Boletín de la Sociedad Geológica Mexicana

Volumen 71, núm. 1, 2019, p. 21- 42



 Microscopic and tomographic studies for interpreting the genesis of desert varnish and the vesicular horizon of desert soils in Mongolia and the USA

Marina P. Lebedeva1,3, Dmitry L. Golovanov1,2, Vasily A. Shishkov3, Andrey L. Ivanov1, Konstantin N. Abrosimov1

Dokuchaev Soil Science Institute, Russian Academy of Sciences, Pyzhevskiy pereulok, 7, 119017 Moscow, Russia.
Lomonosov Moscow State University, Leninskie-gory, 1, office 2007, 119991 Moscow,Russia.
Institute of Geography, Russian Academy of Sciences, Staromonetnyj-Pereulok, 29, 119017 Moscow, Russia.

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The composition and microfabric of the Av diagnostic surface horizon (crust) and desert varnish of soils formed on various parent materials covering ancient alluvial fans in extremely arid deserts of Central Asia (Trans-Altai Gobi, Mongolia) and North America (Mojave, USA) are analyzed. Application of a wide range of methods—morphological and micromorphological descriptions, scanning electron microscopy, electron microprobe analysis and microtomography, together with traditional physicochemical methods—has shown that desert varnish retains the same composition and relative contents of elements (Fe/Ti and Mn/Ba) independently from the initial composition of parent materials and geographical location of the studied regions. The absolute dominance of isolated closed (vesicular) pores, identified by micromorphology and confirmed by microtomography, can account for specific hydrophysical properties of the crust horizon; that is, low water-holding capacity and permeability. We explain both phenomena of desert pedogenesis—light-coloured crust horizon and dark-coloured desert varnish—the burst of microbiological activity and physicochemical processes after rare but heavy showers during the hot season. The development of iron-depleted zones around pores is considered the evidence of that phenomenon. Consequently, we propose that Mn2+ undergoes mobilization within the crust horizon, followed by its upward migration with capillary and film moisture flows, against the gravity gradient to the surface of desert pavement with its subsequent fixation at the oxygen barrier. The processes of sulphate reduction are indirectly confirmed by the mobilization of Ba2+, which is immobile in the presence of sulphates. These elements (Mn and Ba) accumulate within the lower part of two-layer films. These films are located in microcavities on the upper sides of rock fragments of desert pavements in the studied regions. Films on lower sides of rock fragments and the upper part of those two-layered films are enriched in Fe and Ti, and therefore acquire reddish-brownish colours. Despite its transitory character, the process, which we suggest to call ‘cryptosolodization’, includes five stages: (1) Fe, Mn and sulphate reduction with mobilization of Ba2+ from BaSO4, (2) precipitation of FeS and migration of Ba2+ and Mn2+ to the stone surface, (3) coprecipitation of Ba and Mn at a combined oxygen-sorption barrier, (4) oxidation of S2- to SO42- with mobilization of Ti2+ from TiO2 and (5) oxidation of Ti2+ and Fe2+ and their coprecipitation in the form of oxides/ hydroxides TiO2 and Fe(OH)3.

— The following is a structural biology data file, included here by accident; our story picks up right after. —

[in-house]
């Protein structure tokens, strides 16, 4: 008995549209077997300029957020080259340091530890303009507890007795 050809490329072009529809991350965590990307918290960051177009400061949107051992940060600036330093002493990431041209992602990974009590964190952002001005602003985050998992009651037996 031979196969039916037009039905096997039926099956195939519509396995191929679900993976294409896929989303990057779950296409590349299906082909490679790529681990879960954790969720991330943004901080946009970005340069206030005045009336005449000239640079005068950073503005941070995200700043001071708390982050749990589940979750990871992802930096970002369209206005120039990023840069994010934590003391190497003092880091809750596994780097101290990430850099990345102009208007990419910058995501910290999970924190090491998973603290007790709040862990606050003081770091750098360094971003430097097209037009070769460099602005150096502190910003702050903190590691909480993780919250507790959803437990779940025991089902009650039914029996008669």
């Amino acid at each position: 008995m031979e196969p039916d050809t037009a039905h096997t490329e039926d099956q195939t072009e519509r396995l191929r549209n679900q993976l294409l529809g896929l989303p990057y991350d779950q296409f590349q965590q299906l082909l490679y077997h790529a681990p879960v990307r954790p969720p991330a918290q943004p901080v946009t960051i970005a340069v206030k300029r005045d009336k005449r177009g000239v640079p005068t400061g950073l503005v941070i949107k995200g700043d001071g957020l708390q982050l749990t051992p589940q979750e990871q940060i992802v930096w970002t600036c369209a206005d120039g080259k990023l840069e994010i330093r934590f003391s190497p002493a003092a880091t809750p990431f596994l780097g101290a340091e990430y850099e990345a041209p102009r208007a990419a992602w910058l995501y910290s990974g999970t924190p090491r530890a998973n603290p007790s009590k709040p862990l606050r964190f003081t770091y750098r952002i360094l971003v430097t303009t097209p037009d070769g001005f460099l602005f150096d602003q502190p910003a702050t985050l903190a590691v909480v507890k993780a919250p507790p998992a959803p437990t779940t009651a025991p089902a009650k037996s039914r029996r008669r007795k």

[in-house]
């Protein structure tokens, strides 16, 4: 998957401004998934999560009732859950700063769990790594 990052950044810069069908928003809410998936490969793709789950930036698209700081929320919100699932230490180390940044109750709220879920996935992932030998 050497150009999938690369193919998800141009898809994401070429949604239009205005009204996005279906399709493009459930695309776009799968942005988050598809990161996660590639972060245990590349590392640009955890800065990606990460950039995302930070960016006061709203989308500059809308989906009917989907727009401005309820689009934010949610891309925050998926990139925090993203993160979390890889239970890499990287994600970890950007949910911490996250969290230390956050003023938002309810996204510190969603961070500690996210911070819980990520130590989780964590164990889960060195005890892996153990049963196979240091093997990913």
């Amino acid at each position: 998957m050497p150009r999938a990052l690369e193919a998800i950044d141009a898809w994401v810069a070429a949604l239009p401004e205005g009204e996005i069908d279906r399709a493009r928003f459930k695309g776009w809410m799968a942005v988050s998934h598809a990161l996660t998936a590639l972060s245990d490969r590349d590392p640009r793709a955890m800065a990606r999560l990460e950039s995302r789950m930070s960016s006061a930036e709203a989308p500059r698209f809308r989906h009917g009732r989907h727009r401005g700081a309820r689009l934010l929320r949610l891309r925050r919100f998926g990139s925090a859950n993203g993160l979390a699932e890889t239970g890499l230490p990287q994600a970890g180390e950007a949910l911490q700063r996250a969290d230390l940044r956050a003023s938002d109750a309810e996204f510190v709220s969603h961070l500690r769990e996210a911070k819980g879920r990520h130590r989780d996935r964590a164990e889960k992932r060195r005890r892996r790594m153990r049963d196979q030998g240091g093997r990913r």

Keywords: desert soils, micromorphology, pedogenesis, mechanisms of development of desert varnish.